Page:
HB347 a nice start to CCW Cleanup

By Chad D. Baus

When HB347 was first introduced in September 2005, the Ohio media gave almost total focus on a provision which sought to limit journalist access to CHL-holder records. Once that provision was removed and placed in another piece of legislation, very little time was spent by the media to inform Ohioans about the many other improvements to Ohio law contained in HB347. Although it had been in HB347 since the day it was introduced, the provision initiating statewide preemption of local gun control laws only received attention from the media and governor's office on the eve of its final passage.

Now that the dust has settled on the veto battle over preemption, and now that the media have taken a break from publishing the biased sky-is-falling stories on preemption, it is time to take a look at some of the other improvements to Ohio law that CHL-holders will enjoy when the law becomes effective in March.

Following is a list of some of the ways in which HB347 will improve life for Ohio gun-owners, sportsmen and CHL-holders.

  • Individual right to bear arms recognized:
      "Sec. 9.68. (A) The individual right to keep and bear arms, being a fundamental individual right that predates the United States Constitution and Ohio Constitution, and being a constitutionally protected right in every part of Ohio, the general assembly finds the need to provide uniform laws throughout the state regulating the ownership, possession, purchase, other acquisition, transport, storage, carrying, sale, or other transfer of firearms, their components, and their ammunition." (emphasis added)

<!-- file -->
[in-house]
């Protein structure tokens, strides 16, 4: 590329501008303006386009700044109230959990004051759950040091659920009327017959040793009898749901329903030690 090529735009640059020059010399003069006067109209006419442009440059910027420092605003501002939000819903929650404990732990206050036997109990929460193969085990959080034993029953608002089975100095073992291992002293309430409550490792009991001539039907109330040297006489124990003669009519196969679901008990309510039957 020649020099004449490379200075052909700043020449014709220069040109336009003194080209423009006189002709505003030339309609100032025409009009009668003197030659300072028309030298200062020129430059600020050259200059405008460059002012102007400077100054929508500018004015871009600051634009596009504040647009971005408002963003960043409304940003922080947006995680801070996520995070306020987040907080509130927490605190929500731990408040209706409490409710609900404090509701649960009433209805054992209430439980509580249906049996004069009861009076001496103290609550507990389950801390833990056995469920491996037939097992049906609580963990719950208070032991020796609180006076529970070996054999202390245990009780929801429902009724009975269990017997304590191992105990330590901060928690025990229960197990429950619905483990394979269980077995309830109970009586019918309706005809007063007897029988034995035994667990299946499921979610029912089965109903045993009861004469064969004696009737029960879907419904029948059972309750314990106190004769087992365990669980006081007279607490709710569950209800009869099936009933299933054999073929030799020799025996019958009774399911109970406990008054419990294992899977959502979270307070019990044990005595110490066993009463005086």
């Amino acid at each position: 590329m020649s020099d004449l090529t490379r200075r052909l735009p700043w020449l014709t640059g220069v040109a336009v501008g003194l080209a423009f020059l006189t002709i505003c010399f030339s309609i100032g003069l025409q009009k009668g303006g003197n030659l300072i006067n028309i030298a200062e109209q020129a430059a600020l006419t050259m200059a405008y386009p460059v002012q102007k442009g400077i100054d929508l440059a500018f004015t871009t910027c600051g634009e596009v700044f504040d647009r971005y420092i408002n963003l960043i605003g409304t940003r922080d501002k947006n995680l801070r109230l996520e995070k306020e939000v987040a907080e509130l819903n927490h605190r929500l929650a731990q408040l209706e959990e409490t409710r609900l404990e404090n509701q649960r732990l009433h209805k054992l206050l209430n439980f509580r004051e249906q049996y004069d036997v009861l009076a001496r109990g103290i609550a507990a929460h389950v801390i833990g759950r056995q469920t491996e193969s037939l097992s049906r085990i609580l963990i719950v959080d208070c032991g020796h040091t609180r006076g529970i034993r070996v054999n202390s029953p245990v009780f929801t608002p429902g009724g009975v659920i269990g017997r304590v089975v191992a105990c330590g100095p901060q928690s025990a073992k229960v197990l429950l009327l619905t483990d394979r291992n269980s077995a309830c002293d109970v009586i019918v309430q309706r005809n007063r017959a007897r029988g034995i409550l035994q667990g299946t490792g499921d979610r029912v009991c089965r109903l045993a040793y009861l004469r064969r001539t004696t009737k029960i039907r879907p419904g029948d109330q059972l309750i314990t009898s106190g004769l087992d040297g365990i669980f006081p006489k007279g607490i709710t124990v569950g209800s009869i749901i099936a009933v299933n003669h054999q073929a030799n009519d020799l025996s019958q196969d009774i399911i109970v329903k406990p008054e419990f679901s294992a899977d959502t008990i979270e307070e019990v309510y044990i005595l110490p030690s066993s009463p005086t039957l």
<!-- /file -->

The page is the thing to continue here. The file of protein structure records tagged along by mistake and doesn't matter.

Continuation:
• CONCEALED carry in/ on a motor vehicle
      One of the most egregious provisions inserted into HB12 (the bill which became Ohio's concealed handgun license (CHL) law in 2004) to appease then-Governor Bob Taft was a provision which required Ohio CHL-holders to carry their firearms in "plain sight" in a motor vehicle. Lack of a definition of what consituted "plain sight" led to a great deal of confusion, both on the part of CHL-holders and the law enforcement officers tasked with enforcing it. Additionally, under HB12, motorcycle riders with CHLs are required to carry their firearms in holsters that are in plain sight, or else have them locked away in a saddle bag that is in plain sight.
      As of the effective date of HB347, it will no longer a requirement that a pistol in a holster on the person or in a locked case be in plain sight.
  • Purse carry in a motor vehicle:
      When attempting to exercise their self-defense rights in a motor vehicle, Ohio's female CHL-holders have been forced to endure additional headaches under current law, because few if any purses fit the requirements of the law.

      As of the effective date of HB347, CHL-holders may now carry in an unlocked closed purse or bag so long as the purse or bag is in "plain sight".

  • Application hours:
      Because current law was not specific, several Ohio Sheriffs implemented extremely limited appointment hours to accept CHL applications, making it inconvenient (or next to impossible in some counties) for applications to be submitted. This not only served to artificially suppress the total number of applications, but ignored the intent of the General Assembly with regard to the temporary emergency license (TEL).

      As of the effective date of HB347, Sheriffs must accept applications for CHLs at least 15 hours per week, and post the hours. Additionally, Sheriffs must accept all TEL applications and renewals during normal business hours and may not require appointments.

  • Other:
      - Concealed Handgun Licenses (CHLs) issued under the new law are good for 5 years versus 4 years under current law. The application fee increases to $55 (overall cost per year reduced by a quarter dollar a year). There is no longer a distinction between people who have lived in Ohio more than/less than 5 years.

      - CHL-holders may apply to renew their licenses up to 90 days prior to, or 30 days after, expiration.

    There are many more reasons for which to anticipate the effective date of HB347 (March 14, 2007) than just the statewide preemption of local gun control laws. Keep an eye on the Countdown Clock on the top right-hand corner of our homepage, www.buckeyefirearms.org.

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